I just returned from the Simien Mountains where my soul found the expected respite that has always greeted me when I wander into the mountains. Breathtaking views, playful monkeys, elegant hawks, vibrant flowers, fresh breezes, cleansing rains, and the smell of wild thyme, which speckled the hillsides, were our companions. I found myself wishing I could bottle the smell of the thyme. My virologist friend, who traveled with me, assured me that people are working on making that very thing possible, but the technology just isn’t there yet. Plenty of pictures and videos were taken, but those things never quite capture the entirety of an experience. The physical moment of being present in a place can never be fully detained. Mountains have always played an important role in my life. From family vacations to summer jobs I have sought their company. On the rare occasions when I meditate, I often find myself trying to find my way into the mountains where I am afforded clarity of thought and peace of mind. It’s a place I know well because I have been there often.
During my down time I am reading a book called The Plague by Albert Camus. It is about a small port town in Algeria that is stricken with the plague. At one point in the book, the town’s doctor who is charged with fighting the incurable disease, is listening to the radio and hears the emotional cries of cities and towns, near and far, ringing out their support for those confined within the walls of the town. In response, the doctor’s thoughts point out the great chasm that separates those who are suffering within the city’s walls from those who sit comfortably outside of the sufferers’ world. He speaks of the, “incapacity of every man truly to share in suffering that he cannot see.”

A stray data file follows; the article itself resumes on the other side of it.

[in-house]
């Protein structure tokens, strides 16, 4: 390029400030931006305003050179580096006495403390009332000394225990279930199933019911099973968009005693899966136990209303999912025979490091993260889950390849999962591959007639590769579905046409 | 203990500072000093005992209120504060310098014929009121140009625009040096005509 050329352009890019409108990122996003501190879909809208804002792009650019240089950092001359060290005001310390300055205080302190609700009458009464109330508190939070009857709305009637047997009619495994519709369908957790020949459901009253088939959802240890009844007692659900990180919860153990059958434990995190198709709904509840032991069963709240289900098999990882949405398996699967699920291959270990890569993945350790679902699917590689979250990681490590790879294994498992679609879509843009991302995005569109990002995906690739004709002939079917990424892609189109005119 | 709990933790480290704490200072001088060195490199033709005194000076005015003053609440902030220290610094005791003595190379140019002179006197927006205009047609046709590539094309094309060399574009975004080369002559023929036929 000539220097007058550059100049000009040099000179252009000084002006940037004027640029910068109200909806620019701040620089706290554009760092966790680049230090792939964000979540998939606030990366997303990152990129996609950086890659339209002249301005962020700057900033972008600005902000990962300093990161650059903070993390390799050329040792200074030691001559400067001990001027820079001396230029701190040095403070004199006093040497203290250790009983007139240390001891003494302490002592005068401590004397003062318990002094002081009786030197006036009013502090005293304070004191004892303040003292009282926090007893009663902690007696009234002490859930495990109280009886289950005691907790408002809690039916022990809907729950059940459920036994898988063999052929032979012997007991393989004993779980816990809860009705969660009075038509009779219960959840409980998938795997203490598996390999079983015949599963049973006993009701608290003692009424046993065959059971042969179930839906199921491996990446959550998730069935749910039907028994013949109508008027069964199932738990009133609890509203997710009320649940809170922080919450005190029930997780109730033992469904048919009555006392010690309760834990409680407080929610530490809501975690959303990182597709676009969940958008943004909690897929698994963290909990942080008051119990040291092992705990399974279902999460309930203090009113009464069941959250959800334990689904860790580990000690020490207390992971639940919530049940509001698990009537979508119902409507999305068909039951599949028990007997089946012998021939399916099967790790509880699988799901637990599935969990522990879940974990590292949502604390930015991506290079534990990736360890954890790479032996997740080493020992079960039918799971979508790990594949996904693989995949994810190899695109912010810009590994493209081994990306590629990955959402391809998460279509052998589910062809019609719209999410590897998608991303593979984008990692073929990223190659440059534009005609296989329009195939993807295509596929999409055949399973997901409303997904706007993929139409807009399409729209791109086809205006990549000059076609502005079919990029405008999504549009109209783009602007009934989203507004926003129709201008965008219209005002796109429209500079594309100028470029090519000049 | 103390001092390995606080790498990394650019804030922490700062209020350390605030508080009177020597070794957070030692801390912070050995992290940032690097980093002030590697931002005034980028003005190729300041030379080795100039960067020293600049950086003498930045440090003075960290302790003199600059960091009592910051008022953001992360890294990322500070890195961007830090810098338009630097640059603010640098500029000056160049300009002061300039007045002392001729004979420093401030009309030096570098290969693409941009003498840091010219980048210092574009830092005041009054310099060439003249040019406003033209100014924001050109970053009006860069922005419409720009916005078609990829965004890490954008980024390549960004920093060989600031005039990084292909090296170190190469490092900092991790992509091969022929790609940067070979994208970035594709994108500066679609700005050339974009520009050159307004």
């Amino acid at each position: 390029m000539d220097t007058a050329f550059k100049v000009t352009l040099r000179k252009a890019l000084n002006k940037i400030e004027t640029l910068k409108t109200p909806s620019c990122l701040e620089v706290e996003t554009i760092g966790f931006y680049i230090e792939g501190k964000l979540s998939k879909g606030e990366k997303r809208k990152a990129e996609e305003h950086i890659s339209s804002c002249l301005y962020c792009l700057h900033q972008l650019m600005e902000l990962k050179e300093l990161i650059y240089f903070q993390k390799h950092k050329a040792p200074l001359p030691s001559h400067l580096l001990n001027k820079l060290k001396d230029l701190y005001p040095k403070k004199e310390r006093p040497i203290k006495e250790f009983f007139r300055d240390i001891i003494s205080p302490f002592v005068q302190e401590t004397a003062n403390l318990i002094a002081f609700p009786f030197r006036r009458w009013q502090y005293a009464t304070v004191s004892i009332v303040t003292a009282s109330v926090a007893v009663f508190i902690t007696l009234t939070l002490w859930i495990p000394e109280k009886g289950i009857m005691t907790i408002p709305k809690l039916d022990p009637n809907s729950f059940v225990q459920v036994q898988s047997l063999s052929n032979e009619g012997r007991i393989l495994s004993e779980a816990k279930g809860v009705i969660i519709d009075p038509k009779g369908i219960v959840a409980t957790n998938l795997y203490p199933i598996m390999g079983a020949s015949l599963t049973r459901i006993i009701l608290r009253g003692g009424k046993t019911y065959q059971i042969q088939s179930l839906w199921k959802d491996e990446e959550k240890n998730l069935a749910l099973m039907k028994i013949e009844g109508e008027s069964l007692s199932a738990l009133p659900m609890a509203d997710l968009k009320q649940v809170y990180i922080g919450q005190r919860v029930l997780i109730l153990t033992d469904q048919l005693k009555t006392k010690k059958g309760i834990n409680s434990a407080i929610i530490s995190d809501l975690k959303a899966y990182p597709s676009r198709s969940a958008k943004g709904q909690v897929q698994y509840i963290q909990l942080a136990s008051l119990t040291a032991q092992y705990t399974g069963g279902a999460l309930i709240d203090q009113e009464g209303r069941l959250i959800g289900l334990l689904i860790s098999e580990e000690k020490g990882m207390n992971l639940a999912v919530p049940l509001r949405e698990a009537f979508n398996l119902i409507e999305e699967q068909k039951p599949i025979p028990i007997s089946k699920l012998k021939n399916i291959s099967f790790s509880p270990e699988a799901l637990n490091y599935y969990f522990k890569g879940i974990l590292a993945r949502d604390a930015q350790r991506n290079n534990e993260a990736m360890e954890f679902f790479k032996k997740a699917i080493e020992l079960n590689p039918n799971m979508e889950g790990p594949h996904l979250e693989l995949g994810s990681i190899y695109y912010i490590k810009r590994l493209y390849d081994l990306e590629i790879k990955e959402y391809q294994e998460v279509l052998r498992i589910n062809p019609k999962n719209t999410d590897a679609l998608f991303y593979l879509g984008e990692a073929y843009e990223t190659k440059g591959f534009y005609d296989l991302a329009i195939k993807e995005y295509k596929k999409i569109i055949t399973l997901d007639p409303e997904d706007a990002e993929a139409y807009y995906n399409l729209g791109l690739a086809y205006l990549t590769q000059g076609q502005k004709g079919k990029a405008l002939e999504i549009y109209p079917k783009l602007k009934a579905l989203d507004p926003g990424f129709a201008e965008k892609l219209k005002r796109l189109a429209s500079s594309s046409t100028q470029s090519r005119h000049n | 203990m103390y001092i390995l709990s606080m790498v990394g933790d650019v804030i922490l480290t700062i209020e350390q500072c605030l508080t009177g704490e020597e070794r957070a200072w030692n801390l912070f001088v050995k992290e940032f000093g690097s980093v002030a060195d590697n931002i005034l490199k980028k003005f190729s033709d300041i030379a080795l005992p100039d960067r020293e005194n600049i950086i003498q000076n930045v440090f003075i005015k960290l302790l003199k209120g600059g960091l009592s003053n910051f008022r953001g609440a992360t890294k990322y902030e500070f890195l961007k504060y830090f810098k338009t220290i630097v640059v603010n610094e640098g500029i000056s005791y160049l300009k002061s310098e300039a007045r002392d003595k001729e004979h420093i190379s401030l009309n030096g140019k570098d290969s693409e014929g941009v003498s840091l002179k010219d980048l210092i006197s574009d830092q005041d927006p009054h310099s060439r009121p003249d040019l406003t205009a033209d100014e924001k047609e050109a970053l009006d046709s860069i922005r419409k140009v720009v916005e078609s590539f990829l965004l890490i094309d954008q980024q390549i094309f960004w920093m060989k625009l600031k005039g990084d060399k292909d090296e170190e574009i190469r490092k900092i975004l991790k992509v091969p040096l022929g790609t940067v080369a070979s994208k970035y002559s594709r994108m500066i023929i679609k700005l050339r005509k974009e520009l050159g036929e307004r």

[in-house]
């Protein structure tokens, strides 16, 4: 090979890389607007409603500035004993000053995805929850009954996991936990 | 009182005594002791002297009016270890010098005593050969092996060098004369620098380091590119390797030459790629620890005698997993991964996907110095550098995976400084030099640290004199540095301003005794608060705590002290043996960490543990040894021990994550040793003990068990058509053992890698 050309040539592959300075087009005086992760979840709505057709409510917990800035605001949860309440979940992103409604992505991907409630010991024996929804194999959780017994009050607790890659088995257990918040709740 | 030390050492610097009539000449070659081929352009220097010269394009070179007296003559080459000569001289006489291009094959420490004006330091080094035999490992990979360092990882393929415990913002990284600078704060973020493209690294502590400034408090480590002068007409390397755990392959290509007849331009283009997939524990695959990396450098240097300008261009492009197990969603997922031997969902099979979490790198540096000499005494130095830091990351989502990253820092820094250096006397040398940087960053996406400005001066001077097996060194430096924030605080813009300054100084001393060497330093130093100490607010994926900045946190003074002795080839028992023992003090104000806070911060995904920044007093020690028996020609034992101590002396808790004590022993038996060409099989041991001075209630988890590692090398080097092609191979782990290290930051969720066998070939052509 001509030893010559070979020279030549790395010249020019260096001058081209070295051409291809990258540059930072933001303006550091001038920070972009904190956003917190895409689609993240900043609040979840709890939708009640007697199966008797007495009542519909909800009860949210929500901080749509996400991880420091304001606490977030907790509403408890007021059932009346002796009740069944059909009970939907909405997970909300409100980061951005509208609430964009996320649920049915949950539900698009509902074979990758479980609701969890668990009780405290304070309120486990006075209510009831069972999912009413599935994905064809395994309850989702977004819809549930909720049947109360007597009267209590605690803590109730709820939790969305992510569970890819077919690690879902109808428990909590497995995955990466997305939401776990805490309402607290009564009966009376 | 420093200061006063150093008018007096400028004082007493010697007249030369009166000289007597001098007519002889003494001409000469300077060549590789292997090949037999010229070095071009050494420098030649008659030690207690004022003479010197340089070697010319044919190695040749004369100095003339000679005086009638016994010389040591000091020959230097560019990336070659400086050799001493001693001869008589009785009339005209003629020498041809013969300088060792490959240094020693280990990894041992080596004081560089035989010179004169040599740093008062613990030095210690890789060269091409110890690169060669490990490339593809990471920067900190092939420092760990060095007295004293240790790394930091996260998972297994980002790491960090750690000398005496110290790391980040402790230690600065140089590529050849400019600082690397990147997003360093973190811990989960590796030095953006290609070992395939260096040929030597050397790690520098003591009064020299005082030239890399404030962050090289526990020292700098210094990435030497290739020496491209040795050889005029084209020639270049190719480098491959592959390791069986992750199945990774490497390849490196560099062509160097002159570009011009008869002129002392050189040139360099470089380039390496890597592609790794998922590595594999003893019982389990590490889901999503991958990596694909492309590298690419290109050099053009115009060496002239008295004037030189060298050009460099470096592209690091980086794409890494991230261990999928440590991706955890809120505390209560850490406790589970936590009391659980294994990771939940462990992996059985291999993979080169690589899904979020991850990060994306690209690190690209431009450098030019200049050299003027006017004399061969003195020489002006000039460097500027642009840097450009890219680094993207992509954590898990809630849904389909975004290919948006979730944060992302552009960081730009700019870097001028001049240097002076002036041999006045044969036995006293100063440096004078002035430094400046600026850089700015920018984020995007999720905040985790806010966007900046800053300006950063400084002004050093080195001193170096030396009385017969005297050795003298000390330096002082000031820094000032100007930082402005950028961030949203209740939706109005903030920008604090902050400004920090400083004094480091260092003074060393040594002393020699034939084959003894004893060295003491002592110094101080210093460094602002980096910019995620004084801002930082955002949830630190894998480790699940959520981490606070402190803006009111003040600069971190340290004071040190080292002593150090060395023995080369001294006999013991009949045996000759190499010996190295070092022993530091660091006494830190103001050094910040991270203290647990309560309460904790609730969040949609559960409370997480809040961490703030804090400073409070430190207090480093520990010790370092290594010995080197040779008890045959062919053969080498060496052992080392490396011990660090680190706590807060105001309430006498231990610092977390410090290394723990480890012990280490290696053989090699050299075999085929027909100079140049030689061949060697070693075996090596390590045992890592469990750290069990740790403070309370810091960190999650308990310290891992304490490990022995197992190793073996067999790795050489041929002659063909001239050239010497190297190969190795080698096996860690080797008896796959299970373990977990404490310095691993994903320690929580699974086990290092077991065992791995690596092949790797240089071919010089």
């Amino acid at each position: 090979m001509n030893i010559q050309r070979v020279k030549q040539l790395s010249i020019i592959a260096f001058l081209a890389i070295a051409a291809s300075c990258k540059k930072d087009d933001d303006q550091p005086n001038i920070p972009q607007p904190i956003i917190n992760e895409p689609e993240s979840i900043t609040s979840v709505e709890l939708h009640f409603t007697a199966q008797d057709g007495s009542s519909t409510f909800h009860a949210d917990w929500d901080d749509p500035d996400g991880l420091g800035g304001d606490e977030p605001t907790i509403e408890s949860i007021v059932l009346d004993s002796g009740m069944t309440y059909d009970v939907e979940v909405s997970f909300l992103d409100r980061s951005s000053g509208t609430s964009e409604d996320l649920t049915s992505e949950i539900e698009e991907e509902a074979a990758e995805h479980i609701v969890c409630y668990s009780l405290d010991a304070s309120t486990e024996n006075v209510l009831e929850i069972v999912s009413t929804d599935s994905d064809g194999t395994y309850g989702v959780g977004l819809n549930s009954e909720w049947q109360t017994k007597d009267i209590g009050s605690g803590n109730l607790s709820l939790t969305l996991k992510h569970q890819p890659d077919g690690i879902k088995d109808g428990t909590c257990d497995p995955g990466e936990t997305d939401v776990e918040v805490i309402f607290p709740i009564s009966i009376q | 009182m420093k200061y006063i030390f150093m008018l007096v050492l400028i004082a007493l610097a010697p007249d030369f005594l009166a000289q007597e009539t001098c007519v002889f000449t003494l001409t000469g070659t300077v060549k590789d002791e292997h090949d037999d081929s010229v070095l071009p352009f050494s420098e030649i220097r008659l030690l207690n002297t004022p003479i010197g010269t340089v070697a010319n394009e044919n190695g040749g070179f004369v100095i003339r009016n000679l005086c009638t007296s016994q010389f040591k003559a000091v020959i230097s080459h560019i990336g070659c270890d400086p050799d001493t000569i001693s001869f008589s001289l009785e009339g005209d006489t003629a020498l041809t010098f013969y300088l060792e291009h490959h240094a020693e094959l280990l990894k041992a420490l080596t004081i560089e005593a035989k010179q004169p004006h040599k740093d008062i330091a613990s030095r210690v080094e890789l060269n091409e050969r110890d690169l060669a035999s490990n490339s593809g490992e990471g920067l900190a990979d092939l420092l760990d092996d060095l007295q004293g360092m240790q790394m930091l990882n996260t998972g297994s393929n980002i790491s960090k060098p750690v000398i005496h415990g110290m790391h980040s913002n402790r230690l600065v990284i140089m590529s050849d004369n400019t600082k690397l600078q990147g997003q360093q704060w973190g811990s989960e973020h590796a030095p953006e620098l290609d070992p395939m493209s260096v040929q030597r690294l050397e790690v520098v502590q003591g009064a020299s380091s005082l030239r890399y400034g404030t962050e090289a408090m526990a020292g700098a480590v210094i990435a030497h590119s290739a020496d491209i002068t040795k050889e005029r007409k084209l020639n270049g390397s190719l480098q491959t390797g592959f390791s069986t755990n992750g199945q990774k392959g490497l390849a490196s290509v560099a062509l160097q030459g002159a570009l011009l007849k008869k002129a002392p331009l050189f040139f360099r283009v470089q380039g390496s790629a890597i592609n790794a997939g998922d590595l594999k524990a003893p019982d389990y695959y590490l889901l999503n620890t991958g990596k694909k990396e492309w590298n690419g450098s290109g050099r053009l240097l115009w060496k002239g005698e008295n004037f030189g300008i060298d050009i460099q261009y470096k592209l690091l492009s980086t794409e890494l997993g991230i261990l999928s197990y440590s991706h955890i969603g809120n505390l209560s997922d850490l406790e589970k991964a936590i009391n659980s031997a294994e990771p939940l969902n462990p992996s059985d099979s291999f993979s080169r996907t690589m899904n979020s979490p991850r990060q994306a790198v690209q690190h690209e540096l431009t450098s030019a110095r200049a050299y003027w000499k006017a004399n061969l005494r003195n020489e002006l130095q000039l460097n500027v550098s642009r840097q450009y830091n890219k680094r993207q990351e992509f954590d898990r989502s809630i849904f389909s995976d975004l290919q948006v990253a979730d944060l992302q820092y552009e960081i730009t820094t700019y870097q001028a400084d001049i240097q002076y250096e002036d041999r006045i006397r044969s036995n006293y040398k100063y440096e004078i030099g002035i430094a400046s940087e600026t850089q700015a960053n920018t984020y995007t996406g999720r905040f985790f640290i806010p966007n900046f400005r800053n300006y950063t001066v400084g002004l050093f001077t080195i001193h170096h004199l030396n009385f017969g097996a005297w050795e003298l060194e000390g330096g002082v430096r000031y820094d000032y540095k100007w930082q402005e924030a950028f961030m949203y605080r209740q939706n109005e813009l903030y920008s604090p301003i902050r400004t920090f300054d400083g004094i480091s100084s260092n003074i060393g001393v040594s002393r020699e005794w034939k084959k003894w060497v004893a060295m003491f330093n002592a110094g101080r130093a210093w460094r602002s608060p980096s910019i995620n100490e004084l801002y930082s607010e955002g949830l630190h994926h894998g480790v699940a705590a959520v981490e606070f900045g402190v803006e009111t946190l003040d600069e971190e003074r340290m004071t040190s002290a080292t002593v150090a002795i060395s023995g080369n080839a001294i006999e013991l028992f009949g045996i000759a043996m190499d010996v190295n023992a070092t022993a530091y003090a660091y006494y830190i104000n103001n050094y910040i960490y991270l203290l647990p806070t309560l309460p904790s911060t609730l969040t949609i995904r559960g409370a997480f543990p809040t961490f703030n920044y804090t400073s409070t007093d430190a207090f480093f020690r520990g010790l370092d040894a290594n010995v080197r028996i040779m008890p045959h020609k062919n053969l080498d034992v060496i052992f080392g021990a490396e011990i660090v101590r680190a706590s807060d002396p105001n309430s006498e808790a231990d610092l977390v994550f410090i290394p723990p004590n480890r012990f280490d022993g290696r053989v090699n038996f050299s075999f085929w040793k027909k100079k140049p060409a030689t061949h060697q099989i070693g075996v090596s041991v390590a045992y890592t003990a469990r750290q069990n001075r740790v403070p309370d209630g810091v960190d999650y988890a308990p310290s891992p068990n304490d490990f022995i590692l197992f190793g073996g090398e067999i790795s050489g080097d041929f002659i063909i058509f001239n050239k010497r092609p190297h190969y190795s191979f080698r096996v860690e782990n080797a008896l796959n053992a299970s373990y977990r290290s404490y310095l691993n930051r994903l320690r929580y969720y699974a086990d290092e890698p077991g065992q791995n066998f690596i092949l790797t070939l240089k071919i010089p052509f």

We live in a world filled with suffering. Suffering people can be found in every corner of every place. During my quiet time in the mountains I found myself reflecting on the value of experiences where I have been afforded the opportunity to sit with those who are suffering. In the same way that a picture will never bring me the full experience of sitting on that mountain top, a news story or a book will never tell the whole story of suffering. We are incapable of comprehending suffering from a distance. I have to touch it and smell it in order to recognize its complexity and have my thoughts and actions changed by my encounter with it. Time and space may explain the distance between ourselves and the suffering of the world, but we also have a choice. We can choose to see it, to be affected by it, to be changed by its reality.
My thoughts as I left the mountain were dominated by thankfulness. I am thankful for the opportunity to see not only the suffering but also the incredible resiliency of the people here in Ethiopia. My hope is that my eyes will remain open to both the suffering and resiliency of all those with whom I come into contact, whether half way around the world, or right in downtown Tacoma.